Sometimes its easy to forget that entirely alien worlds exist here on Earth. A toxic brine pool 4,300 feet deep in the Gulf of Mexico is ringed by extremophile bacteria and mussels. No amateurs involved… but it’s pretty cool.
Exploring the Solar System
Amateur image processor Justin Cowart shared some unique images of Mars on the Planetary Society’s blog. Cowart mined the European Space Agency’s data archive from the Mars Express orbiter to produce timelapse images of Martian weather. “I’d like to encourage other amateur image processors to dig into the archives and track these types of images down. They show Mars as it really is: a quiet but dynamic world.”
Spacedotcom highlighted some of the work the public has done processing images from Juno’s first orbit of Jupiter. A glitch on Juno shut down its instruments as the spacecraft approached Jupiter in its second orbit, but the mission team hopes everything has been fixed for next month’s close approach.
Exploring Deep Space
Real Astronomy Discovery at Home (RAD@Home) is India’s first crowdsourced astronomy program. It is a uniquely Indian blend of pro-am collaboration’s individual contribution with the online citizen science programs’ scale. Indian universities graduate thousands of engineers and scientists every year, but economic conditions force them into non-scientific jobs. RAD@Home enlists the “deserving but deprived” scientifically-literate population in astrophysics research. The project’s founder Ananda Hota has submitted a paper for the Journal of Astrophysics and Astronomy’s special issue on Indian participation in the Square Kilometer Array (arXiv: 1610.09798). Hota describes RAD@Home and the discoveries that its 69 citizen scientists have made.
Marc Kuchner writing on Scientific American’s blog, explained how citizen science lets ordinary people do extraordinary things. Kuchner is the principal investigator for the Nasa-funded Disk Detective project. More than 30,000 volunteers analyze infrared telescope images for signs of protoplanetary disks around young stars. He highlighted the contributions of some of the more accomplished volunteers, concluding that “a citizen science project run right is a talent search.”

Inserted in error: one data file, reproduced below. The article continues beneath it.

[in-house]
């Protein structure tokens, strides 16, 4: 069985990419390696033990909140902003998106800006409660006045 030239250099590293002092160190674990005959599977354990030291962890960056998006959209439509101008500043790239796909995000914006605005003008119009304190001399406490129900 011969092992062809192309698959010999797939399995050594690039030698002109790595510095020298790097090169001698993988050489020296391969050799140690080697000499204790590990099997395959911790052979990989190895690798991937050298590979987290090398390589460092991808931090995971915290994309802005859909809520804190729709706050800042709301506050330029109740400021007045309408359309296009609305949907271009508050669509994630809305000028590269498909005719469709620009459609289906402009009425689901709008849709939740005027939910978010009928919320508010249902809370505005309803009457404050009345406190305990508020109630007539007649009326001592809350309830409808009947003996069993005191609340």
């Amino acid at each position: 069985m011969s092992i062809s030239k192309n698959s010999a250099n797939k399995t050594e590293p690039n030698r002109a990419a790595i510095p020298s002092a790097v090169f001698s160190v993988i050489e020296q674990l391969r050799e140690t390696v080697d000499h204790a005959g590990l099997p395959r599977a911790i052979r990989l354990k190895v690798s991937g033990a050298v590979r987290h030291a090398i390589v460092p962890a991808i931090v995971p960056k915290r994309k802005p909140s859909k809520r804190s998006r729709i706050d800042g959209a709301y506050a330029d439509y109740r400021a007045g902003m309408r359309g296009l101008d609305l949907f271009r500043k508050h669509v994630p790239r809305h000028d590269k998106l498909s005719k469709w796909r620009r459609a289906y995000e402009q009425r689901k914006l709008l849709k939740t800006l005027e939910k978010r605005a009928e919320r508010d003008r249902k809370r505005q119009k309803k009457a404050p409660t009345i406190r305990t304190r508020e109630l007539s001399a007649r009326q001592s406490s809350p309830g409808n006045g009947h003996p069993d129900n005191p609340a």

The Supernova Hunters’ email update claimed discovery of “another 33 new supernova candidates”.
Astronomy Now reported on new research that identified the source of excess lithium. The scientists measured the levels of beryllium in the nova Sagittarii 2015 N.2 to determine that these stellar explosions generate 75% of the lithium in the Universe. Unless you read the image captions in the story or the original press release you would not know that the nova was discovered by Australian amateur astronomer and volcano adventurer John Seach.
The American Astronomical Society launched a contest for the WorldWide Telescope. The AAS took over the WWT after Microsoft spun it out as an open source project. The virtual observatory’s visualization tools make it a valuable resource for astronomical research, education, and outreach. The contest will award prizes for the best examples of these “tours”.
Outreach, Tourism, and Other News
The League of European Research Universities published a guide for researchers planning citizen science projects. Their guidelines focus on fostering a sense of community among the volunteers and scientists working on the project. The LERU also advises institutions to take citizen science more seriously as a research tool.
An analysis of Zooniverse projects finds that citizen science can outperform traditional science (Synthese open access DOI: 10.1007/s11229-016-1238-2). One of the paper’s authors, David Watson, described the findings on the Zooniverse blog. Citizen science projects analyze an order of magnitude more data than traditional research techniques, and generate more high-quality citations in the scientific literature. Watson also calls out the citizen scientists’ serendipitous discoveries that result in unexpected new science.